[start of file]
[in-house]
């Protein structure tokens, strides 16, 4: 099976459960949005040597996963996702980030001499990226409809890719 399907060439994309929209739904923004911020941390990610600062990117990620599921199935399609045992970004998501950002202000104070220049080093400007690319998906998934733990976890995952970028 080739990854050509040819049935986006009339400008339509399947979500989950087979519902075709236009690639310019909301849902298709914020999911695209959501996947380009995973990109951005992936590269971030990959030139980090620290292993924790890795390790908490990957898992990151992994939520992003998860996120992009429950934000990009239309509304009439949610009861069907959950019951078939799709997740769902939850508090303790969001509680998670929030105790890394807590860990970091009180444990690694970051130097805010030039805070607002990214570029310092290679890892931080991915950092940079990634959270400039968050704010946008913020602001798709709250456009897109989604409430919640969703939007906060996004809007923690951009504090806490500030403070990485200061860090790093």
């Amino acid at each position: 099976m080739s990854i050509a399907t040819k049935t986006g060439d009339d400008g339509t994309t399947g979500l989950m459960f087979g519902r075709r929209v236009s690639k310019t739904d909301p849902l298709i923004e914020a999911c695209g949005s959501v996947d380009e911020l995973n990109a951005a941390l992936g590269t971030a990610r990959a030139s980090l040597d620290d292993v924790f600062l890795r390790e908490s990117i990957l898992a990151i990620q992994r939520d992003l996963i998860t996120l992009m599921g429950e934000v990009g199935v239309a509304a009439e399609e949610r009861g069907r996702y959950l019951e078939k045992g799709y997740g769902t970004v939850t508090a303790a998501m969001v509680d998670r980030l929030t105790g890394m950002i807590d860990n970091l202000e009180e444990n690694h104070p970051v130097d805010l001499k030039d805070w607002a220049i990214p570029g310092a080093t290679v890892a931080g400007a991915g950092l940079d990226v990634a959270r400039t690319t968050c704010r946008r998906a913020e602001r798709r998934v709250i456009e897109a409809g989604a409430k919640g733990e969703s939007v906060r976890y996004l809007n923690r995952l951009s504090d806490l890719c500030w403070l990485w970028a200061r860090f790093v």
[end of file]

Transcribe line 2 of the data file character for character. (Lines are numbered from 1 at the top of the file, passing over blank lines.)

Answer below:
């Protein structure tokens, strides 16, 4: 099976459960949005040597996963996702980030001499990226409809890719 399907060439994309929209739904923004911020941390990610600062990117990620599921199935399609045992970004998501950002202000104070220049080093400007690319998906998934733990976890995952970028 080739990854050509040819049935986006009339400008339509399947979500989950087979519902075709236009690639310019909301849902298709914020999911695209959501996947380009995973990109951005992936590269971030990959030139980090620290292993924790890795390790908490990957898992990151992994939520992003998860996120992009429950934000990009239309509304009439949610009861069907959950019951078939799709997740769902939850508090303790969001509680998670929030105790890394807590860990970091009180444990690694970051130097805010030039805070607002990214570029310092290679890892931080991915950092940079990634959270400039968050704010946008913020602001798709709250456009897109989604409430919640969703939007906060996004809007923690951009504090806490500030403070990485200061860090790093």